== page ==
On Friday October 18th the Halsey Institute of Contemporary Art held their opening reception for the exhibit titled Tales of the Conjure Woman by the artist Renee Stout. The pieces in the show were all based around the folk stories that originated through slavery among African Americans. The pieces established a story of a root worker and fortune teller named Fatima Mayfield, an alter ego that Renee Stout has had for a while that acts as a source of inspiration for her artwork. The opening reception was prefaced by a dialogue from Renee Stout so that before viewing the show the audience members could get to know the artist better. Renee Stout being present at the reception gave an interesting and exciting experience to the exhibit by being able to look at her art and read about her inspiration and experiences, but then see her in person and hear her speak or have a conversation with. An interesting portion of the exhibit was that on the back of each piece she wrote the title, her name, and the perfumes she wore during the creation of that piece. She then included those perfume bottles in her exhibit to allow the audience to smell them, so that they could get a better sense of the inspiration that went into the art.
The amount of people that showed up for both the lecture and the exhibit was vast as a result of great promotional efforts. The large crowd added excitement to the atmosphere making it not just a quiet walk through the exhibit and encouraged discussion and bolder enjoyment of the show. The event was free and catered food and wine companies were present for the enjoyment of the audience. The no-cost admittance allowed many college students to attend the event which they may not have otherwise if there was a cost. Before the reception I received E-mails and had seen the posters and pamphlets around campus advertising the exhibit. With the Halsey location being on campus they planned their event with their audience in mind. There were also many African Americans there that were interested in the subject of the folk stories created in slavery, and inspired the artwork in the show. I would definitely encourage others to visit the exhibit, especially college students interested in a free art experience that is conveniently located for those with a busy schedule.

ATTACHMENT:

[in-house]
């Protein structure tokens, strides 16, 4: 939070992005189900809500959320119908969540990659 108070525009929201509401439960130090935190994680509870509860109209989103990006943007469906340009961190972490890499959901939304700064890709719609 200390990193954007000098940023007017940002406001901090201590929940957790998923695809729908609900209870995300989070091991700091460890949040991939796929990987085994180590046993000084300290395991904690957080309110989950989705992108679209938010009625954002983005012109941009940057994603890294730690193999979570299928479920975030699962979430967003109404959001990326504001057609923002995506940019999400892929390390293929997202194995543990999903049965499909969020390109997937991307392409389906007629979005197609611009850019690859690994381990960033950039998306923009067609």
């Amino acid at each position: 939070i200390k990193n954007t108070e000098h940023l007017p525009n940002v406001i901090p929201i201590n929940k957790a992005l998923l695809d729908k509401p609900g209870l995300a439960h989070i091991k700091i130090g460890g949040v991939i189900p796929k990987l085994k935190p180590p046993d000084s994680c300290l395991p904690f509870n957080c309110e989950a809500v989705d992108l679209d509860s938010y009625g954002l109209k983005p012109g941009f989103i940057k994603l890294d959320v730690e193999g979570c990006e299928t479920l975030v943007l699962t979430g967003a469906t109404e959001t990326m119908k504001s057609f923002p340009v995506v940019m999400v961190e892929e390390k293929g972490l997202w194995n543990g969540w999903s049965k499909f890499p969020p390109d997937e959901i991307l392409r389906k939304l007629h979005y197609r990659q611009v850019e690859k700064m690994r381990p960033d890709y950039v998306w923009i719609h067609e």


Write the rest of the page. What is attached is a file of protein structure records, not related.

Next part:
On Wednesday night I decided to visit Theatre 99 on Meeting St. for their 8pm Laugh for a Lincoln show. Last night, the popular improv theatre featured three separate groups each presenting about 45 minute long shows in their own way. Each group started with some sort of inspiration for their skits that would then be performed afterward, connecting back to the inspiration they received from the audience at the beginning. Two of the groups simply asked for a word or phrase from the audience, and one group brought an actual audience member up on stage, asked her questions about her life, and then performed a series of mini scenes based off of her answers. A couple of the groups were a little slow to get people laughing because they were speaking quietly and for those of us in the back, we had a hard time hearing their jokes. I was excited to discover that in the second act, the group Full Love Throttle brought out a special guest, Frank Caeti, visiting from Los Angeles. It definitely kept the show exciting and he was hilarious and clearly experienced in the realm of improv.